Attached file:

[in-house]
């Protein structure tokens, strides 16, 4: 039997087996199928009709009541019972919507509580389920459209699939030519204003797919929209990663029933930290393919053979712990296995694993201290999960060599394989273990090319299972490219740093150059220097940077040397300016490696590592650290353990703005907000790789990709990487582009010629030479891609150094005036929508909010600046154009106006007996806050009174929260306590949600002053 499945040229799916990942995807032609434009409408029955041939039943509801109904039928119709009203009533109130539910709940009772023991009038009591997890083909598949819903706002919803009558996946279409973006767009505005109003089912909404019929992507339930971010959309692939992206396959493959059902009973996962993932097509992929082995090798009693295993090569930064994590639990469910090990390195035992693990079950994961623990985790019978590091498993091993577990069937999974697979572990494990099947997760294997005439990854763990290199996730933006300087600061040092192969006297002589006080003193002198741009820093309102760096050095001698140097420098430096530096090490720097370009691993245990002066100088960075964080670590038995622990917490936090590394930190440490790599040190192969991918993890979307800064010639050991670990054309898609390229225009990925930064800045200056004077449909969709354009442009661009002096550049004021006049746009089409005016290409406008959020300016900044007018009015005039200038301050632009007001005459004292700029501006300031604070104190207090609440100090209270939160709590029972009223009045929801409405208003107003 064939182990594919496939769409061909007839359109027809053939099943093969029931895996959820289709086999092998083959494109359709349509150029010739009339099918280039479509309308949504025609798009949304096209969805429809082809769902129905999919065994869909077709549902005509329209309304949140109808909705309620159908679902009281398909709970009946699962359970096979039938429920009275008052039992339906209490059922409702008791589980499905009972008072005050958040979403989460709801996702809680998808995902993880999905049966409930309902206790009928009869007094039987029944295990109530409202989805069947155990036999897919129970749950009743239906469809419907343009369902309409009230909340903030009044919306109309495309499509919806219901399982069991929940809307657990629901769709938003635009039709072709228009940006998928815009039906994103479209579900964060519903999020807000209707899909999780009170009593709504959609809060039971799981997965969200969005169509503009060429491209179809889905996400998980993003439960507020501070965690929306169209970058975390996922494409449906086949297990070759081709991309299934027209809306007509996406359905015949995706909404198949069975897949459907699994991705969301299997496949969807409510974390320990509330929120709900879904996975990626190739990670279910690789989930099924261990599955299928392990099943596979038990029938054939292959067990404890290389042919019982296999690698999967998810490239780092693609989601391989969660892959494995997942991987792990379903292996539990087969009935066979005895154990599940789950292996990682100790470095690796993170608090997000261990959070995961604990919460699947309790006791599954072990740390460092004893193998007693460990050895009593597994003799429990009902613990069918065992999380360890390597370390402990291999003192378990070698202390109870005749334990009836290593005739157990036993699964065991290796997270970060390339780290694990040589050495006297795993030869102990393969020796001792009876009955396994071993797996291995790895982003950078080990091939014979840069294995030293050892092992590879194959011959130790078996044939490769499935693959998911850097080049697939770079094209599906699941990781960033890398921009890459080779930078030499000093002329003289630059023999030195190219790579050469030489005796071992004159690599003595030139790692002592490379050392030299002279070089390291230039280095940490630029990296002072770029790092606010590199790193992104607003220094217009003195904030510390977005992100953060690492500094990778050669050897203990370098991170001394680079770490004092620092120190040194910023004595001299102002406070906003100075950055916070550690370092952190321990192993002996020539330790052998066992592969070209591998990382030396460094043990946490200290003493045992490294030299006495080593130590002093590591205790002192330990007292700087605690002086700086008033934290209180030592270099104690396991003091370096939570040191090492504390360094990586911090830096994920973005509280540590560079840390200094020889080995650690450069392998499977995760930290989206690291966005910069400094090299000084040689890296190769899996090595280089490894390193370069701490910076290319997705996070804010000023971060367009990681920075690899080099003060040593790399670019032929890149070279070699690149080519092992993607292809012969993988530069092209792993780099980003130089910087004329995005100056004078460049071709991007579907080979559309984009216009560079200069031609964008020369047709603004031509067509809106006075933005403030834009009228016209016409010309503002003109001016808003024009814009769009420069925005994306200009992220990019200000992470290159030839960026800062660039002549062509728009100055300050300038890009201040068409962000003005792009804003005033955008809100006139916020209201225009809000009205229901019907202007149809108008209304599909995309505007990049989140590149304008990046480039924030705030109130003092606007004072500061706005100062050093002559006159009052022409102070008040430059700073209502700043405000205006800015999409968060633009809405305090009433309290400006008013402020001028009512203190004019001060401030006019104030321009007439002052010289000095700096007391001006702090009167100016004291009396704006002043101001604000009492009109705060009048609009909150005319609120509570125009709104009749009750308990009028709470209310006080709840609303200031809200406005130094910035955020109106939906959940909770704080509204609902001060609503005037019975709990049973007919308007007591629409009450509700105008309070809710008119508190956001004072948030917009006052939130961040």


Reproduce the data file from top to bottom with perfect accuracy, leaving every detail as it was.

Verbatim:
[in-house]
């Protein structure tokens, strides 16, 4: 039997087996199928009709009541019972919507509580389920459209699939030519204003797919929209990663029933930290393919053979712990296995694993201290999960060599394989273990090319299972490219740093150059220097940077040397300016490696590592650290353990703005907000790789990709990487582009010629030479891609150094005036929508909010600046154009106006007996806050009174929260306590949600002053 499945040229799916990942995807032609434009409408029955041939039943509801109904039928119709009203009533109130539910709940009772023991009038009591997890083909598949819903706002919803009558996946279409973006767009505005109003089912909404019929992507339930971010959309692939992206396959493959059902009973996962993932097509992929082995090798009693295993090569930064994590639990469910090990390195035992693990079950994961623990985790019978590091498993091993577990069937999974697979572990494990099947997760294997005439990854763990290199996730933006300087600061040092192969006297002589006080003193002198741009820093309102760096050095001698140097420098430096530096090490720097370009691993245990002066100088960075964080670590038995622990917490936090590394930190440490790599040190192969991918993890979307800064010639050991670990054309898609390229225009990925930064800045200056004077449909969709354009442009661009002096550049004021006049746009089409005016290409406008959020300016900044007018009015005039200038301050632009007001005459004292700029501006300031604070104190207090609440100090209270939160709590029972009223009045929801409405208003107003 064939182990594919496939769409061909007839359109027809053939099943093969029931895996959820289709086999092998083959494109359709349509150029010739009339099918280039479509309308949504025609798009949304096209969805429809082809769902129905999919065994869909077709549902005509329209309304949140109808909705309620159908679902009281398909709970009946699962359970096979039938429920009275008052039992339906209490059922409702008791589980499905009972008072005050958040979403989460709801996702809680998808995902993880999905049966409930309902206790009928009869007094039987029944295990109530409202989805069947155990036999897919129970749950009743239906469809419907343009369902309409009230909340903030009044919306109309495309499509919806219901399982069991929940809307657990629901769709938003635009039709072709228009940006998928815009039906994103479209579900964060519903999020807000209707899909999780009170009593709504959609809060039971799981997965969200969005169509503009060429491209179809889905996400998980993003439960507020501070965690929306169209970058975390996922494409449906086949297990070759081709991309299934027209809306007509996406359905015949995706909404198949069975897949459907699994991705969301299997496949969807409510974390320990509330929120709900879904996975990626190739990670279910690789989930099924261990599955299928392990099943596979038990029938054939292959067990404890290389042919019982296999690698999967998810490239780092693609989601391989969660892959494995997942991987792990379903292996539990087969009935066979005895154990599940789950292996990682100790470095690796993170608090997000261990959070995961604990919460699947309790006791599954072990740390460092004893193998007693460990050895009593597994003799429990009902613990069918065992999380360890390597370390402990291999003192378990070698202390109870005749334990009836290593005739157990036993699964065991290796997270970060390339780290694990040589050495006297795993030869102990393969020796001792009876009955396994071993797996291995790895982003950078080990091939014979840069294995030293050892092992590879194959011959130790078996044939490769499935693959998911850097080049697939770079094209599906699941990781960033890398921009890459080779930078030499000093002329003289630059023999030195190219790579050469030489005796071992004159690599003595030139790692002592490379050392030299002279070089390291230039280095940490630029990296002072770029790092606010590199790193992104607003220094217009003195904030510390977005992100953060690492500094990778050669050897203990370098991170001394680079770490004092620092120190040194910023004595001299102002406070906003100075950055916070550690370092952190321990192993002996020539330790052998066992592969070209591998990382030396460094043990946490200290003493045992490294030299006495080593130590002093590591205790002192330990007292700087605690002086700086008033934290209180030592270099104690396991003091370096939570040191090492504390360094990586911090830096994920973005509280540590560079840390200094020889080995650690450069392998499977995760930290989206690291966005910069400094090299000084040689890296190769899996090595280089490894390193370069701490910076290319997705996070804010000023971060367009990681920075690899080099003060040593790399670019032929890149070279070699690149080519092992993607292809012969993988530069092209792993780099980003130089910087004329995005100056004078460049071709991007579907080979559309984009216009560079200069031609964008020369047709603004031509067509809106006075933005403030834009009228016209016409010309503002003109001016808003024009814009769009420069925005994306200009992220990019200000992470290159030839960026800062660039002549062509728009100055300050300038890009201040068409962000003005792009804003005033955008809100006139916020209201225009809000009205229901019907202007149809108008209304599909995309505007990049989140590149304008990046480039924030705030109130003092606007004072500061706005100062050093002559006159009052022409102070008040430059700073209502700043405000205006800015999409968060633009809405305090009433309290400006008013402020001028009512203190004019001060401030006019104030321009007439002052010289000095700096007391001006702090009167100016004291009396704006002043101001604000009492009109705060009048609009909150005319609120509570125009709104009749009750308990009028709470209310006080709840609303200031809200406005130094910035955020109106939906959940909770704080509204609902001060609503005037019975709990049973007919308007007591629409009450509700105008309070809710008119508190956001004072948030917009006052939130961040």